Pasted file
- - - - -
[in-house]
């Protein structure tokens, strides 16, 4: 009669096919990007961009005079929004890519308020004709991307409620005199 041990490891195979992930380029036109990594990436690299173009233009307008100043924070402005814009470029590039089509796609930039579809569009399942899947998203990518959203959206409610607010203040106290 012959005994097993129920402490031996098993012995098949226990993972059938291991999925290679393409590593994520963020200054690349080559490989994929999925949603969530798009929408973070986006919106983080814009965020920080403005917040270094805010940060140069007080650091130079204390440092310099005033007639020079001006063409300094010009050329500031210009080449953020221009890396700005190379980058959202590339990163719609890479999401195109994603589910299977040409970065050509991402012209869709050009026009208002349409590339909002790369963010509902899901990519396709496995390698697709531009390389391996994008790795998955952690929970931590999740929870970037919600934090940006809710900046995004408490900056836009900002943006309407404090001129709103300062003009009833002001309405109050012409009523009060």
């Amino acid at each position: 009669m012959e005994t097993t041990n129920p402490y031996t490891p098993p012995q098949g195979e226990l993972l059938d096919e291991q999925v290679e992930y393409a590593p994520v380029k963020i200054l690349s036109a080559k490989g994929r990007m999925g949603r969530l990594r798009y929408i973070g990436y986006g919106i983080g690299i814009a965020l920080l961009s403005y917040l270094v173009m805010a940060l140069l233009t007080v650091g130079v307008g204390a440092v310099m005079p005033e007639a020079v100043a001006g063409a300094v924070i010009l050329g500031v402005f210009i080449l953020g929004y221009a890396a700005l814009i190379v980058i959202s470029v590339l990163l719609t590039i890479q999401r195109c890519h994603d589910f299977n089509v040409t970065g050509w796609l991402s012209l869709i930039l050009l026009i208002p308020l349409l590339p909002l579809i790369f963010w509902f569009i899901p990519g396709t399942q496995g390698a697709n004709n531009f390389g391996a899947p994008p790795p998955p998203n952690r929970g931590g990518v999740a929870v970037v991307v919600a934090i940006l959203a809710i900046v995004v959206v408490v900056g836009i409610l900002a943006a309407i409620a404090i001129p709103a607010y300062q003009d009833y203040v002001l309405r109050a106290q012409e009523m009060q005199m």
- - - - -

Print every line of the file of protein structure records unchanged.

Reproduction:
[in-house]
């Protein structure tokens, strides 16, 4: 009669096919990007961009005079929004890519308020004709991307409620005199 041990490891195979992930380029036109990594990436690299173009233009307008100043924070402005814009470029590039089509796609930039579809569009399942899947998203990518959203959206409610607010203040106290 012959005994097993129920402490031996098993012995098949226990993972059938291991999925290679393409590593994520963020200054690349080559490989994929999925949603969530798009929408973070986006919106983080814009965020920080403005917040270094805010940060140069007080650091130079204390440092310099005033007639020079001006063409300094010009050329500031210009080449953020221009890396700005190379980058959202590339990163719609890479999401195109994603589910299977040409970065050509991402012209869709050009026009208002349409590339909002790369963010509902899901990519396709496995390698697709531009390389391996994008790795998955952690929970931590999740929870970037919600934090940006809710900046995004408490900056836009900002943006309407404090001129709103300062003009009833002001309405109050012409009523009060």
């Amino acid at each position: 009669m012959e005994t097993t041990n129920p402490y031996t490891p098993p012995q098949g195979e226990l993972l059938d096919e291991q999925v290679e992930y393409a590593p994520v380029k963020i200054l690349s036109a080559k490989g994929r990007m999925g949603r969530l990594r798009y929408i973070g990436y986006g919106i983080g690299i814009a965020l920080l961009s403005y917040l270094v173009m805010a940060l140069l233009t007080v650091g130079v307008g204390a440092v310099m005079p005033e007639a020079v100043a001006g063409a300094v924070i010009l050329g500031v402005f210009i080449l953020g929004y221009a890396a700005l814009i190379v980058i959202s470029v590339l990163l719609t590039i890479q999401r195109c890519h994603d589910f299977n089509v040409t970065g050509w796609l991402s012209l869709i930039l050009l026009i208002p308020l349409l590339p909002l579809i790369f963010w509902f569009i899901p990519g396709t399942q496995g390698a697709n004709n531009f390389g391996a899947p994008p790795p998955p998203n952690r929970g931590g990518v999740a929870v970037v991307v919600a934090i940006l959203a809710i900046v995004v959206v408490v900056g836009i409610l900002a943006a309407i409620a404090i001129p709103a607010y300062q003009d009833y203040v002001l309405r109050a106290q012409e009523m009060q005199m």